More likely than not, you see the shirt, and then you want it.
Most consumers work this way when shopping for anything from clothing to cookware - humans are, after all, visual creatures - and people have known since prehistoric times that in order to make someone want something, the best thing to do is to show it to them. It’s the reason that stores always have large glass windows and why the more successful the ecommerce brand, the less text is on their site, and the more images.
However, consumers may not go directly to your site, no matter how beautiful it is. Maybe they aren’t directly hunting for your products because they don’t need one right now - this begs the question of how can you make them want what you sell? While it may seem overly simplistic, the answer is right in front of you: put your best visual content where they’re already looking. The success of Instagram and Pinterest prove the viability of this symbiotic relationship, as both have created ecosystems that rely on content providers (that’s you) uploading interesting and appealing content for consumers to interact with.
Getting Started with Visual Commerce
The best way to get started with visual commerce is to create beautiful image of your products. Ensure that these do not come across as a common advertisement - in most cases you can skip all text. Some guidelines to start out with:
- The image should look like a snapshot that any user could have taken
- Showcase beautiful experiences that are relevant to your brand - a great example of this is a picture of your product in action. If you produce a physical product, show it being used and loved. If you offer a service, show the end result - for example, a cleaning company may show a sparkling and stylish house, while a mechanic may opt for a sleek vehicle racing down the highway.
- Show your company culture - snap some candid shots of your employees when they’re having a great time! Everyone likes to know that the brands they support treat their staff well. As an added bonus, this will greatly help with recruitment.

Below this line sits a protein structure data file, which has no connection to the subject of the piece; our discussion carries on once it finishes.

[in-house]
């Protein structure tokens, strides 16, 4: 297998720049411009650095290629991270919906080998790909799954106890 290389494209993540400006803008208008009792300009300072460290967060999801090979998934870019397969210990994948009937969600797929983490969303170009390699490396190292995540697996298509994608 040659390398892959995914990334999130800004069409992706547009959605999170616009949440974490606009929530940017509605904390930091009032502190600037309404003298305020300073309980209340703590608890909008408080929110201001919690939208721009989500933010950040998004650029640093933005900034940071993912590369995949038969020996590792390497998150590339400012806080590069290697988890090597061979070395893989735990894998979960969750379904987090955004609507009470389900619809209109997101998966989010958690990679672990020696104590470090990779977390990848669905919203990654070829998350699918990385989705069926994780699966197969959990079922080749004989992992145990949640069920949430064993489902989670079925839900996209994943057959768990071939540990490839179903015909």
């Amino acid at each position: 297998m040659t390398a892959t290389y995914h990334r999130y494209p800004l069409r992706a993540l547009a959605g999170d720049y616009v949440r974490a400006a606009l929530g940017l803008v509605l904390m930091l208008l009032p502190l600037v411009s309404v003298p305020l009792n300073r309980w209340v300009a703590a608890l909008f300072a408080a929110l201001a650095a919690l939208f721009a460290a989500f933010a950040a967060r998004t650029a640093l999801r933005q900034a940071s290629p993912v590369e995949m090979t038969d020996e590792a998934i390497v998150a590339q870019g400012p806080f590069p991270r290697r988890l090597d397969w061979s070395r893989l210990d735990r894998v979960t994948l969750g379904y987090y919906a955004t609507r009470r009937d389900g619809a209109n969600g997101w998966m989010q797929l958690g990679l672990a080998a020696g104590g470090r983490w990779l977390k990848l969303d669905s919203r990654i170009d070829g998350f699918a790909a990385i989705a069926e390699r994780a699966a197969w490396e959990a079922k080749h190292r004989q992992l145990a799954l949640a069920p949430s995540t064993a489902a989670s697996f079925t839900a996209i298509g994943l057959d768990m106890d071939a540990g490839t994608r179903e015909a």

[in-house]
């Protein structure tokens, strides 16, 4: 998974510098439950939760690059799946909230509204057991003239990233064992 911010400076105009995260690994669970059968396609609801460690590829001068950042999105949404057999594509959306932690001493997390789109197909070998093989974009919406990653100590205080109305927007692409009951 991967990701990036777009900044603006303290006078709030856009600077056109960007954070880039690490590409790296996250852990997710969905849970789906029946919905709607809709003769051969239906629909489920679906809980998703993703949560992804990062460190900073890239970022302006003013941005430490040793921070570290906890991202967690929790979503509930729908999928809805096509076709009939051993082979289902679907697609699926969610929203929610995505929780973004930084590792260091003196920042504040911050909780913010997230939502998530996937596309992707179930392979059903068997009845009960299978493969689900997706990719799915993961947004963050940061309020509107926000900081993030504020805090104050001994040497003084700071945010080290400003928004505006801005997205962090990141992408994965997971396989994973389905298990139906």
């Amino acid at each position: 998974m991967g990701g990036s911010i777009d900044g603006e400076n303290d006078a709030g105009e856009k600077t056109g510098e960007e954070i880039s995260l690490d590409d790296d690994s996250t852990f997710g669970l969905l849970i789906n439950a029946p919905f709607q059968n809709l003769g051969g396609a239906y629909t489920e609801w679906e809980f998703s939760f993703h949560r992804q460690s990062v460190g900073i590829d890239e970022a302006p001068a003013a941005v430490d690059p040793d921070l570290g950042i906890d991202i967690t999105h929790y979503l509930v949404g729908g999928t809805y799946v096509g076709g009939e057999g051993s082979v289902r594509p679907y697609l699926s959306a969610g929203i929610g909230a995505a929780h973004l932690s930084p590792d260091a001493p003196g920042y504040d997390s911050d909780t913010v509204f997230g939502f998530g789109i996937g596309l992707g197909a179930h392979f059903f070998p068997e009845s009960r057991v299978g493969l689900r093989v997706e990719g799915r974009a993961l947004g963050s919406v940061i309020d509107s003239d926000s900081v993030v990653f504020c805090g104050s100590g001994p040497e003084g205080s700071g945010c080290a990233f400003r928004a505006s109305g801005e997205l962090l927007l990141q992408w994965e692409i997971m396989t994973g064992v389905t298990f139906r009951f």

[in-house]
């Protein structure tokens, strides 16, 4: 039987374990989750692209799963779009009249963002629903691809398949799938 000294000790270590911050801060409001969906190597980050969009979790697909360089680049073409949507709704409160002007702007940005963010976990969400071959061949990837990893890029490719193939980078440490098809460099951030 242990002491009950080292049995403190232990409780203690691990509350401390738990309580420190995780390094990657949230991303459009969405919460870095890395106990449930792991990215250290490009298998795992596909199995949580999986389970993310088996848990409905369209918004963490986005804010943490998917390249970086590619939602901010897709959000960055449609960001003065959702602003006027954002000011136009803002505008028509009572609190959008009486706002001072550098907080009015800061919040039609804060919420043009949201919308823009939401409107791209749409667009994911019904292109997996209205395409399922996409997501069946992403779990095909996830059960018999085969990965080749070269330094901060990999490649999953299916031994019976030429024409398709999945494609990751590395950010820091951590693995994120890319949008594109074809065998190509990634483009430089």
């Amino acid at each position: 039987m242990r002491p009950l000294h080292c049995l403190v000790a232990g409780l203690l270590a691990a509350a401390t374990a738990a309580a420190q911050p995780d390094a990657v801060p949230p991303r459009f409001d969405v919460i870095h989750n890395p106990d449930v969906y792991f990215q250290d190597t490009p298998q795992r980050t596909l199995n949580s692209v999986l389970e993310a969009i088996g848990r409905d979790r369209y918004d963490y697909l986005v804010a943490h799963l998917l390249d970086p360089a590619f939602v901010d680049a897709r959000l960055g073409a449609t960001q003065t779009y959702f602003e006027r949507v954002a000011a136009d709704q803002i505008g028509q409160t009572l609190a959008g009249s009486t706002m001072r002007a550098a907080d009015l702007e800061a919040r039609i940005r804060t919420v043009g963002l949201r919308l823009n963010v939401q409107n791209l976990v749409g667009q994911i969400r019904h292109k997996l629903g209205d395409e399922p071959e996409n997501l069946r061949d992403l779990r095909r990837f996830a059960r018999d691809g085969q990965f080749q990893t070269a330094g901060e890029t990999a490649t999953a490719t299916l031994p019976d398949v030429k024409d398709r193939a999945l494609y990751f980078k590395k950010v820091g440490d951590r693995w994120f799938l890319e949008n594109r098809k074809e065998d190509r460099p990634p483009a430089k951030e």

Overall, your main goal when shooting your images is to give the impression, as consumer scroll through their feeds, that you’re another friend posting something interesting. Avoid markers that indicate an advertisement, or risk being passed over.
To further explain the importance of these guidelines, let’s take a look at this Instagram post by Warby Parker, one of the trendiest eyewear companies:
The above image is one of their most “loved” Instagrams with over 3,000 likes, and it’s no wonder why. The photo is simple, clean, well lit, and showcases an upcoming product, which builds anticipation with their user base and gives subscribers a reason to note the page. The below only beat it by being of a well loved but out of stock product, and by showing the item in a situation users would see regularly - while putting their brand new glasses on:
The Science: Why Visual Commerce Works
The University of Arizona found that visual advertising was a whopping 43% more effective than text based advertising when viewed on a computer. That’s likely because 90% of the information transmitted to the brain is visual - meaning that humans can interpret an image in as little as 13 milliseconds.
As visual commerce continues to grow, it’s increasingly important that, as retailers, we stick with the trend and embrace it - the same tactic we take when designing our new products. Let us know if you’ve had success with visual marketing; what did you do that worked best? What didn’t work out as well as you thought it would?